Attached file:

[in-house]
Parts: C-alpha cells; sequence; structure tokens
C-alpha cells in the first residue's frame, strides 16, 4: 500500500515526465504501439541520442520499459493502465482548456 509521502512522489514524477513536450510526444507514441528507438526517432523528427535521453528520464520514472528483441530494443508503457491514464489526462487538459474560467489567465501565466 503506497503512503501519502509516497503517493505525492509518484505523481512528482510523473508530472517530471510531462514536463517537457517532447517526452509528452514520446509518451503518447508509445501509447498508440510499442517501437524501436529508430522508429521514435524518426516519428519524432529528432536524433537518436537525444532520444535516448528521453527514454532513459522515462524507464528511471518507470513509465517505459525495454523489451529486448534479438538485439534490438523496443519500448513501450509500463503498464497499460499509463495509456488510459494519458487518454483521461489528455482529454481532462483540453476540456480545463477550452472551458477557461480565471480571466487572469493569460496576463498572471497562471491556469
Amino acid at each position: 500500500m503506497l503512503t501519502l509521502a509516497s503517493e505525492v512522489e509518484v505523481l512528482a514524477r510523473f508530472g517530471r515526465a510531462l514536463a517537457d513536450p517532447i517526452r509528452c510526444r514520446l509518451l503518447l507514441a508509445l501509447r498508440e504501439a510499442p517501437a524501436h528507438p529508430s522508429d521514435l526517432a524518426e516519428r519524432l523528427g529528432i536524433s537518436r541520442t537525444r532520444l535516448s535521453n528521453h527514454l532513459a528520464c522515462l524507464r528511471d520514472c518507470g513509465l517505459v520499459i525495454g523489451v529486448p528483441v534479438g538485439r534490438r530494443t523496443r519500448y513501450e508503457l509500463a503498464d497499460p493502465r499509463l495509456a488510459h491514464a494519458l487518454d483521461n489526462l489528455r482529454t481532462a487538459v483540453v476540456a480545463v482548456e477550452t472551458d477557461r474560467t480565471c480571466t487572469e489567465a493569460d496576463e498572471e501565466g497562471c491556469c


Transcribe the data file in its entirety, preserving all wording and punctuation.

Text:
[in-house]
Parts: C-alpha cells; sequence; structure tokens
C-alpha cells in the first residue's frame, strides 16, 4: 500500500515526465504501439541520442520499459493502465482548456 509521502512522489514524477513536450510526444507514441528507438526517432523528427535521453528520464520514472528483441530494443508503457491514464489526462487538459474560467489567465501565466 503506497503512503501519502509516497503517493505525492509518484505523481512528482510523473508530472517530471510531462514536463517537457517532447517526452509528452514520446509518451503518447508509445501509447498508440510499442517501437524501436529508430522508429521514435524518426516519428519524432529528432536524433537518436537525444532520444535516448528521453527514454532513459522515462524507464528511471518507470513509465517505459525495454523489451529486448534479438538485439534490438523496443519500448513501450509500463503498464497499460499509463495509456488510459494519458487518454483521461489528455482529454481532462483540453476540456480545463477550452472551458477557461480565471480571466487572469493569460496576463498572471497562471491556469
Amino acid at each position: 500500500m503506497l503512503t501519502l509521502a509516497s503517493e505525492v512522489e509518484v505523481l512528482a514524477r510523473f508530472g517530471r515526465a510531462l514536463a517537457d513536450p517532447i517526452r509528452c510526444r514520446l509518451l503518447l507514441a508509445l501509447r498508440e504501439a510499442p517501437a524501436h528507438p529508430s522508429d521514435l526517432a524518426e516519428r519524432l523528427g529528432i536524433s537518436r541520442t537525444r532520444l535516448s535521453n528521453h527514454l532513459a528520464c522515462l524507464r528511471d520514472c518507470g513509465l517505459v520499459i525495454g523489451v529486448p528483441v534479438g538485439r534490438r530494443t523496443r519500448y513501450e508503457l509500463a503498464d497499460p493502465r499509463l495509456a488510459h491514464a494519458l487518454d483521461n489526462l489528455r482529454t481532462a487538459v483540453v476540456a480545463v482548456e477550452t472551458d477557461r474560467t480565471c480571466t487572469e489567465a493569460d496576463e498572471e501565466g497562471c491556469c